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Concourse 2

The past perfect: the past embedded in the past

past

If you have studied other languages, you may have found this tense referred to as the pluperfect and it sometimes called that in English grammar, too.  Here, however, we'll use the usual term for it, the past perfect.


what?

What is the past perfect?

The past perfect (like all perfect forms) is a relational rather than absolute time marker.  That means that the tense is used to link actions or states in relation to each other, not set them at a particular time.

The past perfect tense refers to the past in the past or the past before the past.  For example:

  1. She had visited France often before then
  2. She had met him before and knew his reputation.
  3. They had spent the afternoon skiing and were looking forward to a rest.

A simple time line can make it clearer:

timeline

In fact, as sentence 1 above indicates, the past perfect often occurs without the past simple.  For example,

  1. He had arrived before me.
  2. Before lunch they had played cards.

Note, however, that some other past event or state is always implied in these circumstances.  In sentence 4, that implication is that I also arrived and in sentence 5, there is a clear implication that they ate lunch after they played cards.
In this way the past perfect stand in relation to the past in the same way that the present perfect stands in relation to the present.
In both these tenses, the prior event is embedded in a following event and alters it in some way.


form

Forming the tense

The simple form of the past perfect is not too difficult to grasp or to teach.  It works like this:

Type Form Examples
Affirmative subject + auxiliary + main verb (past participle) [+ object if needed] She had broken the glass
Mary had asked him
noun / pronoun had broken, smoked, came etc. noun / pronoun
Negative subject + negative auxiliary + main verb (past participle) [+ object if needed] I hadn't been to London
The weather hadn't been warm
noun / pronoun had not broken, smoked, came etc. noun / pronoun
Interrogatives auxiliary + subject + main verb (past participle) [+ object if needed] Had you seen my wallet?
Had the pub opened?
have / has noun / pronoun broken, smoked, came etc. noun / pronoun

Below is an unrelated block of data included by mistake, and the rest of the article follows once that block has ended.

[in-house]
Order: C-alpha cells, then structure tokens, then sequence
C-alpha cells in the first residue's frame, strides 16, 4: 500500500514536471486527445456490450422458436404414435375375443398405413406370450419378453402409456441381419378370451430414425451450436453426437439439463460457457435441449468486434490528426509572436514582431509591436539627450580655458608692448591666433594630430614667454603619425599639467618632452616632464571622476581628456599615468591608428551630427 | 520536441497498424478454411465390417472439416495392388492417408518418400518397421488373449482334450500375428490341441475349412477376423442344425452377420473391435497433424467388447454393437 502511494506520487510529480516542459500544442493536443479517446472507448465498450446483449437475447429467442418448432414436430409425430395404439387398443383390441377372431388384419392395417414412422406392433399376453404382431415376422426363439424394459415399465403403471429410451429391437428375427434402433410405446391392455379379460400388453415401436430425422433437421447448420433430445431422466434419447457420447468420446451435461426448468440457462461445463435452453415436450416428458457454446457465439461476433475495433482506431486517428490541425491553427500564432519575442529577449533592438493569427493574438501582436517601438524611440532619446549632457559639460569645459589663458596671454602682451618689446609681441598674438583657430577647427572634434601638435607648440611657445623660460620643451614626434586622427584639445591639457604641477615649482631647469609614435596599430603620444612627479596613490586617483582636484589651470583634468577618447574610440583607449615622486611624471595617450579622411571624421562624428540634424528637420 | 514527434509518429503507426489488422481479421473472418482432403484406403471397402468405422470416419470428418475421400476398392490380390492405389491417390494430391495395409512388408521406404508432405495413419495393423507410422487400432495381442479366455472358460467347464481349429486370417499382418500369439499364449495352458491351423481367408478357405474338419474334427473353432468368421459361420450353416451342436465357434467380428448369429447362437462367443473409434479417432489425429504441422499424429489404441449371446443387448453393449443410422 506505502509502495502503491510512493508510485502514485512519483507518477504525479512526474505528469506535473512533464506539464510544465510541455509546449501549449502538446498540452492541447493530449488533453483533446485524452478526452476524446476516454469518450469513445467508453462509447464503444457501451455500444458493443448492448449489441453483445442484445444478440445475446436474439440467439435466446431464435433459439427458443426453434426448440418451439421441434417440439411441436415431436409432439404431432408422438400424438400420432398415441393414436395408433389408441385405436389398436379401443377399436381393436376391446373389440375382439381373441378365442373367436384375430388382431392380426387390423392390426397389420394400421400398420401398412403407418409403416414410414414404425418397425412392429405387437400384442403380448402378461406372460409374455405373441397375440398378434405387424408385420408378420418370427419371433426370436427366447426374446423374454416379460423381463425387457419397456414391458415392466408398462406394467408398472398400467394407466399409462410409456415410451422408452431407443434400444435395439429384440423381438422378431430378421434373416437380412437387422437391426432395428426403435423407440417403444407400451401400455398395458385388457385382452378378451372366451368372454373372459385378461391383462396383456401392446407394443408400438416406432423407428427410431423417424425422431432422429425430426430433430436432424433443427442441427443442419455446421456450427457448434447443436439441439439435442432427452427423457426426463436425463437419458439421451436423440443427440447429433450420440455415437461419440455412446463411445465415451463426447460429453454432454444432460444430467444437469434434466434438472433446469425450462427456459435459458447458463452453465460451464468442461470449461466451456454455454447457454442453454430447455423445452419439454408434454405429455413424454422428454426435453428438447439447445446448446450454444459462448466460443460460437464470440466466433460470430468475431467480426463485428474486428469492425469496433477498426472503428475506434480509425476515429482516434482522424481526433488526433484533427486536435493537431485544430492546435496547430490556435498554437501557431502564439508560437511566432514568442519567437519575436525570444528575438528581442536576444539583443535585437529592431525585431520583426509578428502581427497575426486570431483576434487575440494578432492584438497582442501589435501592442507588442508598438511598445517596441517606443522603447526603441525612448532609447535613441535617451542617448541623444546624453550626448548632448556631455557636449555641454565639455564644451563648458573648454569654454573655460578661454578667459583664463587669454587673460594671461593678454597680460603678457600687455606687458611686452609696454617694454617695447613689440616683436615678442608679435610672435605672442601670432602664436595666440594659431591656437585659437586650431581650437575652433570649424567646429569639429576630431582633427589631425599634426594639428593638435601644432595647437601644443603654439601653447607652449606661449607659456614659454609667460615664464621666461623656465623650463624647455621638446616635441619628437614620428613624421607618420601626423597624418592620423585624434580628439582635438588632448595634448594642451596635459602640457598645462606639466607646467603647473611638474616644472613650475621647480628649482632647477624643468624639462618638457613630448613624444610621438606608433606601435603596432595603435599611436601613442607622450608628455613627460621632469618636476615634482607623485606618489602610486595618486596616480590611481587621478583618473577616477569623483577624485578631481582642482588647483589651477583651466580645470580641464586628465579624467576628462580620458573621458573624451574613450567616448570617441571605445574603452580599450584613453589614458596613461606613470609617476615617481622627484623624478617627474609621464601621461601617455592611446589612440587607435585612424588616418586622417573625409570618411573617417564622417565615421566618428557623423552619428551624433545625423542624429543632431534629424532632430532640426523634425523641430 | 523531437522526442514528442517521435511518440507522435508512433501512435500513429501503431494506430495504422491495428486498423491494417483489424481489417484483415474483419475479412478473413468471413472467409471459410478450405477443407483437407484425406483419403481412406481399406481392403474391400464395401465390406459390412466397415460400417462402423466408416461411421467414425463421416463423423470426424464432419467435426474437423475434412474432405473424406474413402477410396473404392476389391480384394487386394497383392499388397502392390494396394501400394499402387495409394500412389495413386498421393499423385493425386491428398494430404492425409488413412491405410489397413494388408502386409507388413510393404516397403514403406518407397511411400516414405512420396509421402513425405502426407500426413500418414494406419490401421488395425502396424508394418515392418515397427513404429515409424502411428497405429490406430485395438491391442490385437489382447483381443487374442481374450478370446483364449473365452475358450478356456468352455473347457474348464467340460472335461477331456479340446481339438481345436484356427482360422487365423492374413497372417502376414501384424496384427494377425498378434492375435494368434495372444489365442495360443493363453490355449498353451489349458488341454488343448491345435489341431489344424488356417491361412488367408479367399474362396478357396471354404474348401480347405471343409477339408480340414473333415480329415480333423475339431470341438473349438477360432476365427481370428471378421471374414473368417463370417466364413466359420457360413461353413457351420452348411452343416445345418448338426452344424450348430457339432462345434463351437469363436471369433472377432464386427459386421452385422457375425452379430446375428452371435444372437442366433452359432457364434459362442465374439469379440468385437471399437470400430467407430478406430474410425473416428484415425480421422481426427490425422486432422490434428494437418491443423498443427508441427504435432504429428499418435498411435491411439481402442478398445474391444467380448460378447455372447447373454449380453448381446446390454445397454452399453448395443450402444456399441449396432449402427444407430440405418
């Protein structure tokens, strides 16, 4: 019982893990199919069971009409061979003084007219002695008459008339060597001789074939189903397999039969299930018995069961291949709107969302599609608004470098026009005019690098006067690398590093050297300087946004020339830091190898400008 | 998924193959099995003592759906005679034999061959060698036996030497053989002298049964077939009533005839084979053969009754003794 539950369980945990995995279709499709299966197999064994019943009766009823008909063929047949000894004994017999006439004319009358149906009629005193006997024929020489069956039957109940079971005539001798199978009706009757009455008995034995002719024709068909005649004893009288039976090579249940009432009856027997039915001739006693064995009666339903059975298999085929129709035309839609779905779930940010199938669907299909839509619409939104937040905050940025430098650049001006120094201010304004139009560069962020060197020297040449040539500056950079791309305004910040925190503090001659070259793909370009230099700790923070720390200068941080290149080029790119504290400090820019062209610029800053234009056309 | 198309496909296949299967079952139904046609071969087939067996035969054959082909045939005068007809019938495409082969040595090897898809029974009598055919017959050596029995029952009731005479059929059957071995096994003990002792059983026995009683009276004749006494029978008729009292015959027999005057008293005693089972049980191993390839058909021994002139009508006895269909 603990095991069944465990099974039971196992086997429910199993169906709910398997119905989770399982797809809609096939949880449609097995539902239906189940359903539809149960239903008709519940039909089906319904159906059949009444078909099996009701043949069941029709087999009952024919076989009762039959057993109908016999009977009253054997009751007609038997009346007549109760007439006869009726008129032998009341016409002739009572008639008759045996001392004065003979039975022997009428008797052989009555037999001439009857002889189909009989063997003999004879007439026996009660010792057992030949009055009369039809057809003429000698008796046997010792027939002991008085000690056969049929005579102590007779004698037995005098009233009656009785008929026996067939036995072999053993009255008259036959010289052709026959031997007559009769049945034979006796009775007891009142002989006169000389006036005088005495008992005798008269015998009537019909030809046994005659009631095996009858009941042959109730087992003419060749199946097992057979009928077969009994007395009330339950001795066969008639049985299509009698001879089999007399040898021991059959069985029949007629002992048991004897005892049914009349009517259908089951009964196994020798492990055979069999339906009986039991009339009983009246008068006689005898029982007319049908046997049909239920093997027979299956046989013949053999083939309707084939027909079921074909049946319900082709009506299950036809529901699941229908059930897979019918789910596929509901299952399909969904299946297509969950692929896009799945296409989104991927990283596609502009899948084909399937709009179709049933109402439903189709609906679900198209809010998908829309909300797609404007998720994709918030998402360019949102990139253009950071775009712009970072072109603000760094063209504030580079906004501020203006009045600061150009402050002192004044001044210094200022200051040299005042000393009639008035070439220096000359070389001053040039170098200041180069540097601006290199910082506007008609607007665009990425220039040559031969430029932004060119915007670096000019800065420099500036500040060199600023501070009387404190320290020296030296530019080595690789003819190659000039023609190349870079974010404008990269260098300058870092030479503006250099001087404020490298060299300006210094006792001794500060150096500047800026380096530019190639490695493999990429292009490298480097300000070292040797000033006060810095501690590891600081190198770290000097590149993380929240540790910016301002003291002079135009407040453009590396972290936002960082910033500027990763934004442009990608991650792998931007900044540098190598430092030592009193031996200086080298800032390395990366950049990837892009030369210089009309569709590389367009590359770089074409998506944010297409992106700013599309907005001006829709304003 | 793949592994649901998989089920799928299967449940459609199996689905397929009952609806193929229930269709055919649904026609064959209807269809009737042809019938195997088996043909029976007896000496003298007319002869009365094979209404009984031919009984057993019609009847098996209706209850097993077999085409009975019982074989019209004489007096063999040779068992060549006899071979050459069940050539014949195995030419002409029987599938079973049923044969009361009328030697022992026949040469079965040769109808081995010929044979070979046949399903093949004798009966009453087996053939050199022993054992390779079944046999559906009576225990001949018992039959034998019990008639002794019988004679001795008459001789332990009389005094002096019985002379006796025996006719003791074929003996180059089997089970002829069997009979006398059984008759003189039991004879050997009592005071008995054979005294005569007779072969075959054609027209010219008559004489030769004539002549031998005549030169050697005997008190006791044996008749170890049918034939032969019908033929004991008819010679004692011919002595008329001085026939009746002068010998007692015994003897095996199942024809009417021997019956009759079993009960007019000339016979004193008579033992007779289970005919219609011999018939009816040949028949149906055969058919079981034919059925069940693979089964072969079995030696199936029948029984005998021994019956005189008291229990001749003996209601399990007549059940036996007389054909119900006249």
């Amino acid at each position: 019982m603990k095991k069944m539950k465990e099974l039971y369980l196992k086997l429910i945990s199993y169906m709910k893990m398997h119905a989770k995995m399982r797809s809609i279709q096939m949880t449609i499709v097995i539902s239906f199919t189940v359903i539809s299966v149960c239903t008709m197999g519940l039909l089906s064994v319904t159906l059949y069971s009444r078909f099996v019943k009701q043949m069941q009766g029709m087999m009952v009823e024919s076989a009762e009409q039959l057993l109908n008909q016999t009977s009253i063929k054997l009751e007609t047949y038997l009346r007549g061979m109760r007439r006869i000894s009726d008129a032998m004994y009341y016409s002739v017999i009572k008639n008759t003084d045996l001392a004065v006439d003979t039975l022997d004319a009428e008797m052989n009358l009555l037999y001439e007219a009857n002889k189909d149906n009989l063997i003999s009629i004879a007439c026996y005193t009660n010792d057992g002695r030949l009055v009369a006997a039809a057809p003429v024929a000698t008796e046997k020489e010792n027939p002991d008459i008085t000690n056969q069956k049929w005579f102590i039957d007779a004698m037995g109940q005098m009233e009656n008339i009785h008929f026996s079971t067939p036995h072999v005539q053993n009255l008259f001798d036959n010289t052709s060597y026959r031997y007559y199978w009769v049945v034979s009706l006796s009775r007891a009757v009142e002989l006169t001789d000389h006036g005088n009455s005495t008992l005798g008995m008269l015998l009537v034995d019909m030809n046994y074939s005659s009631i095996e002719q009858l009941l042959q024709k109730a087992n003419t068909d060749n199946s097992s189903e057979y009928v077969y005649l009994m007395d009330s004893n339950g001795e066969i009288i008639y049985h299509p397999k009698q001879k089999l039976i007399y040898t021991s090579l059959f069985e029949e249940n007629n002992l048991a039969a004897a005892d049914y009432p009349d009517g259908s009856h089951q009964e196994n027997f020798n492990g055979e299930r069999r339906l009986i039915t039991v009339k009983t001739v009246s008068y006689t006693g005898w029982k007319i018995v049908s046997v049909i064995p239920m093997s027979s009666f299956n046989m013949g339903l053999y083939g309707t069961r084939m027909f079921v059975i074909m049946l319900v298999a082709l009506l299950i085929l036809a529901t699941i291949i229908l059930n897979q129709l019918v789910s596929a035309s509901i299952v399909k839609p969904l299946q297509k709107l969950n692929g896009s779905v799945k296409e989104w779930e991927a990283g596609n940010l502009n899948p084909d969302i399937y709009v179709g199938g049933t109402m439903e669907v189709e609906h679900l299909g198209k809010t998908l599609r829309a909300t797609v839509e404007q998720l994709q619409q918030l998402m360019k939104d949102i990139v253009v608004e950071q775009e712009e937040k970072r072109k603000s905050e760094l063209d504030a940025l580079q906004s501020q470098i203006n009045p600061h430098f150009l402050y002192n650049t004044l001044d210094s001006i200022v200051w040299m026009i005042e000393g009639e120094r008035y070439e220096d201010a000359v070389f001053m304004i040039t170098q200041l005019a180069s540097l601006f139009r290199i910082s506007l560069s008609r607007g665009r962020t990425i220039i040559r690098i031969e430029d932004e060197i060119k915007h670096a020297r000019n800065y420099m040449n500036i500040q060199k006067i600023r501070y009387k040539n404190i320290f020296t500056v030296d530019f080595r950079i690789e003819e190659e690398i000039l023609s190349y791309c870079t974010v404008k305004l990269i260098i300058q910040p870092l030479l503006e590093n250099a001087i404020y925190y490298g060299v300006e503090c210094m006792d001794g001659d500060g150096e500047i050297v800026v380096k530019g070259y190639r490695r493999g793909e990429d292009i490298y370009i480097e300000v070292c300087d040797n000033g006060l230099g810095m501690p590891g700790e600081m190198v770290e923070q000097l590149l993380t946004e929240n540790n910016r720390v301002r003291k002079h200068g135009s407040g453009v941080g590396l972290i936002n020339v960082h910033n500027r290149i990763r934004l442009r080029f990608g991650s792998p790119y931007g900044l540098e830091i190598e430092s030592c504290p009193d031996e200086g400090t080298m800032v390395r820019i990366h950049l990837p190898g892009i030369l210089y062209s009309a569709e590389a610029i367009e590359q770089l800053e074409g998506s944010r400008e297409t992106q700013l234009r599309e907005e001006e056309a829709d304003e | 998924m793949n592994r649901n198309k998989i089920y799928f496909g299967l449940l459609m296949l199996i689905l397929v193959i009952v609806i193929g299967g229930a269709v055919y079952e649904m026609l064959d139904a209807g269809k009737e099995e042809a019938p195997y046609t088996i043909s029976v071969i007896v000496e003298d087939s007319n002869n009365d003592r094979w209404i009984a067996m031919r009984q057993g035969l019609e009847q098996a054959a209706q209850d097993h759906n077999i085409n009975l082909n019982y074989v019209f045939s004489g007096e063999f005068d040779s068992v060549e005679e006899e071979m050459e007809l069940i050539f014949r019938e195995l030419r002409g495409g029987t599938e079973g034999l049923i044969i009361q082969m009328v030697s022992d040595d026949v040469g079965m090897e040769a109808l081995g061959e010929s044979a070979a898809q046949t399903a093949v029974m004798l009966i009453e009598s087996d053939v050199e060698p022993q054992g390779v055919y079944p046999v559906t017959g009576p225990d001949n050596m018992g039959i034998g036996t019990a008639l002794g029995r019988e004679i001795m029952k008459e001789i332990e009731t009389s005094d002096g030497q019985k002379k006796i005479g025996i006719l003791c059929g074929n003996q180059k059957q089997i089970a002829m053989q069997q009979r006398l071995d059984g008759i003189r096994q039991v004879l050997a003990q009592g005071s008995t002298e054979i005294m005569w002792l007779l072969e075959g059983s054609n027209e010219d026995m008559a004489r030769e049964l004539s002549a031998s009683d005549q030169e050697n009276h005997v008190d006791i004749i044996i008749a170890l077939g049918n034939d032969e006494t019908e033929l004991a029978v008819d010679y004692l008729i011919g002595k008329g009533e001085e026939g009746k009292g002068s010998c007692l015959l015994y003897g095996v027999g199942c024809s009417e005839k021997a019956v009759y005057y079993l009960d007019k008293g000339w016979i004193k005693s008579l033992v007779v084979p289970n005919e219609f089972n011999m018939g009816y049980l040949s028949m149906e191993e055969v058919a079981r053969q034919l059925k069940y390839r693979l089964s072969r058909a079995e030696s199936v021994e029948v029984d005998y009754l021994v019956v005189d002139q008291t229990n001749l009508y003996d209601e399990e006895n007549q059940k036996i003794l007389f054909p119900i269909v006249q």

negative auxiliary subject + main verb (past participle) [+ object if needed] Hadn't you finished it?
Hadn't the weather been lovely?
had not noun / pronoun broken, smoked, came etc. noun / pronoun

The continuous or progressive form of the present perfect is slightly more complex.  It works like this:

Type Form Examples
Affirmative subject + auxiliary + been + main verb (-ing form) [+ object if needed] She had been mending the glass
Mary had been asking him
noun / pronoun had breaking, smoking, coming etc. noun / pronoun
Negative subject + negative auxiliary + main verb (-ing form) [+ object if needed] I hadn't been travelling to London long
It hadn't been raining
noun / pronoun had not breaking, smoking, coming etc. noun / pronoun
Interrogatives auxiliary + subject + main verb (-ing form) [+ object if needed] Had you been running?
Had the pipe been leaking?
had noun / pronoun breaking, smoking, coming etc. noun / pronoun
negative auxiliary subject + main verb (-ing form) [+ object if needed] Hadn't you been working hard?
Hadn't the rain been falling heavily?
had not noun / pronoun breaking, smoking, coming etc. noun / pronoun

It is not the forms of the tense that are difficult to learn.  It is the concepts that are harder to grasp.


do

What does the past perfect do?

Two things (basically):

  1. To refer to the past within the past:
        He had met the man before and recognised him
        The horse had been raced hard and was exhausted

    etc.
  2. To distance the speaker from an event or state in the present:
        I had hoped I would see you
        I had meant to mention it

The tense is often conceptualised as referring to the time before the past rather than the past within the past.  Here we take the second, functional, view, that the tense serves to relate the past to another past and is the past set within the past rather than focusing on sequencing.

no 

When is the past perfect NOT used?

Consider these six sentences and the verbs in black:
Simple Perfect
  1. The rain was heavier than he expected.
  2. I couldn't light it because I lost the matches.
  3. I came after the match finished.
  1. The rain was heavier than he had expected.
  2. I couldn't light it because I had lost the matches.
  3. I came home after the match had finished.

On the left are the simple past forms of the verbs (expected, lost, finished) and on the right the past perfect forms (had expected, had lost, had finished).
What do you detect?  Click here when you have an answer.

yes

When should we use the past perfect?

When events or states are mentioned out of order:
Speakers and writers will often reverse the ordering of events to emphasise one of them.
It's fine to have
    He lived for 20 years in France and retired to England
using two simple past forms but if we reverse the order, the past perfect is usually necessary:
    He returned to England.  He had lived in France for 20 years or
    He returned to England after he had lived in France
or
    Before he returned to England he had lived in France
etc.
When we have a when-clause referring to a later (not simultaneous) event:
The conjunction when can connect simultaneous or consecutive events so, it's fine to have
    When he retired he went to England
because the events happened at the same time but when they don't, we usually need the past perfect to avoid ambiguity.  Compare:
    I made tea when they arrived
with
    I had made tea when they arrived
When the first past event has an immediate effect on the second: